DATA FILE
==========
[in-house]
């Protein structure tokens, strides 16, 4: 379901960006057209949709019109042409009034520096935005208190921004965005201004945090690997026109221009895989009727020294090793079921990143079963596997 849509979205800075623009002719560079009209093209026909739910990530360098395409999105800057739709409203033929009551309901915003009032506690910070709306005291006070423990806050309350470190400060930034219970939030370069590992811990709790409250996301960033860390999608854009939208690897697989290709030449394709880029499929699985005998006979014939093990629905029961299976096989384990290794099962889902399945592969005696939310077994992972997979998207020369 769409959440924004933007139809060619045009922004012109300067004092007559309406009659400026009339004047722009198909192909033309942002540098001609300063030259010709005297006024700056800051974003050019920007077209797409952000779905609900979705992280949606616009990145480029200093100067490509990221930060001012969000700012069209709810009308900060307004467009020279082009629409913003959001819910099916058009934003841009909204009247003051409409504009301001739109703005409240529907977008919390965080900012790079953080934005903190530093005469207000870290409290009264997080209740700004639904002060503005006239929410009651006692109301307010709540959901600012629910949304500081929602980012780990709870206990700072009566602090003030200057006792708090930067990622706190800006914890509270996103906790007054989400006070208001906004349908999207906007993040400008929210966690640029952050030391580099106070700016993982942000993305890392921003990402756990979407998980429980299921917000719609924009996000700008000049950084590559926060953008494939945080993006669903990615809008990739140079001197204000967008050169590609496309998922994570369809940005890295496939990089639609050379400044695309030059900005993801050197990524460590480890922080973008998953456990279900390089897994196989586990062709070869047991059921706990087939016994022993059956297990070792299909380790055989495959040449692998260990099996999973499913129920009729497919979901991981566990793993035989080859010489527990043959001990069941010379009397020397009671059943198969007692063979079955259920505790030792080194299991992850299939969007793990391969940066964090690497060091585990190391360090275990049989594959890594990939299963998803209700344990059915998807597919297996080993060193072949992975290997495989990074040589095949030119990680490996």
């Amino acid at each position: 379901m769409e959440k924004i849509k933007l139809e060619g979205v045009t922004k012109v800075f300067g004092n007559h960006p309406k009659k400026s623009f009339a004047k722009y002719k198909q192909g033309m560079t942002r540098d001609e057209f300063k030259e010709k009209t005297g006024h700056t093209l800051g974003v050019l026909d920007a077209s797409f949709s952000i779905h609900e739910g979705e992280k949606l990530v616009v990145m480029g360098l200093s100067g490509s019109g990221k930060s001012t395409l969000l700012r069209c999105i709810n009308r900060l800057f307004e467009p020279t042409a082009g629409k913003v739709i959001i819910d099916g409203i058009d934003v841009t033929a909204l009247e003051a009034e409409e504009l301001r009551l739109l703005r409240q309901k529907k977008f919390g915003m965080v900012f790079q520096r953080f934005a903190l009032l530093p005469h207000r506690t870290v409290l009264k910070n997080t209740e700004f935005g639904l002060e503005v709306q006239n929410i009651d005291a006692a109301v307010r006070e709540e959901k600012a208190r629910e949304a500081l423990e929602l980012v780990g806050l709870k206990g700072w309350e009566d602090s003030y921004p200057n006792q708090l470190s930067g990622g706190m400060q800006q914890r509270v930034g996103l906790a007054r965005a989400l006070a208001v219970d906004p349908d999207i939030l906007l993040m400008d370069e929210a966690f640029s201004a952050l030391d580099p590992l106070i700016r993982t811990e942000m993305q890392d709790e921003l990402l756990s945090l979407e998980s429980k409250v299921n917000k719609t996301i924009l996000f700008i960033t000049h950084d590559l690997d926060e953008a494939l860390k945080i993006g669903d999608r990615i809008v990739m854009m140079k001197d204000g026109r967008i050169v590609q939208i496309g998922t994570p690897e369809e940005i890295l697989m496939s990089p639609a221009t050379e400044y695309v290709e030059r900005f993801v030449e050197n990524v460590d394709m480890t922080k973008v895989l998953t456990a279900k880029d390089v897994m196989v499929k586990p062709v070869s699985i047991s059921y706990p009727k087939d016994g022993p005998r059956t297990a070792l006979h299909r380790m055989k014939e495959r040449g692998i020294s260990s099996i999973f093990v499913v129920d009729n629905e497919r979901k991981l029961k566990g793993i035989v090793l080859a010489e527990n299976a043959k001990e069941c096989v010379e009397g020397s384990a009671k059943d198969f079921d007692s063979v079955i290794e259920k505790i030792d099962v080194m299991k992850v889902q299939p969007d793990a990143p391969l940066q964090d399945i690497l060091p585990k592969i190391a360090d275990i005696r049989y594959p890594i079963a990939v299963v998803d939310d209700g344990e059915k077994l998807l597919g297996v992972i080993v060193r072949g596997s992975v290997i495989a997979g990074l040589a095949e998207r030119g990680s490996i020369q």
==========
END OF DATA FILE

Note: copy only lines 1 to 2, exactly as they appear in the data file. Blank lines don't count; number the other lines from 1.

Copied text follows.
[in-house]
């Protein structure tokens, strides 16, 4: 379901960006057209949709019109042409009034520096935005208190921004965005201004945090690997026109221009895989009727020294090793079921990143079963596997 849509979205800075623009002719560079009209093209026909739910990530360098395409999105800057739709409203033929009551309901915003009032506690910070709306005291006070423990806050309350470190400060930034219970939030370069590992811990709790409250996301960033860390999608854009939208690897697989290709030449394709880029499929699985005998006979014939093990629905029961299976096989384990290794099962889902399945592969005696939310077994992972997979998207020369 769409959440924004933007139809060619045009922004012109300067004092007559309406009659400026009339004047722009198909192909033309942002540098001609300063030259010709005297006024700056800051974003050019920007077209797409952000779905609900979705992280949606616009990145480029200093100067490509990221930060001012969000700012069209709810009308900060307004467009020279082009629409913003959001819910099916058009934003841009909204009247003051409409504009301001739109703005409240529907977008919390965080900012790079953080934005903190530093005469207000870290409290009264997080209740700004639904002060503005006239929410009651006692109301307010709540959901600012629910949304500081929602980012780990709870206990700072009566602090003030200057006792708090930067990622706190800006914890509270996103906790007054989400006070208001906004349908999207906007993040400008929210966690640029952050030391580099106070700016993982942000993305890392921003990402756990979407998980429980299921917000719609924009996000700008000049950084590559926060953008494939945080993006669903990615809008990739140079001197204000967008050169590609496309998922994570369809940005890295496939990089639609050379400044695309030059900005993801050197990524460590480890922080973008998953456990279900390089897994196989586990062709070869047991059921706990087939016994022993059956297990070792299909380790055989495959040449692998260990099996999973499913129920009729497919979901991981566990793993035989080859010489527990043959001990069941010379009397020397009671059943198969007692063979079955259920505790030792080194299991992850299939969007793990391969940066964090690497060091585990190391360090275990049989594959890594990939299963998803209700344990059915998807597919297996080993060193072949992975290997495989990074040589095949030119990680490996």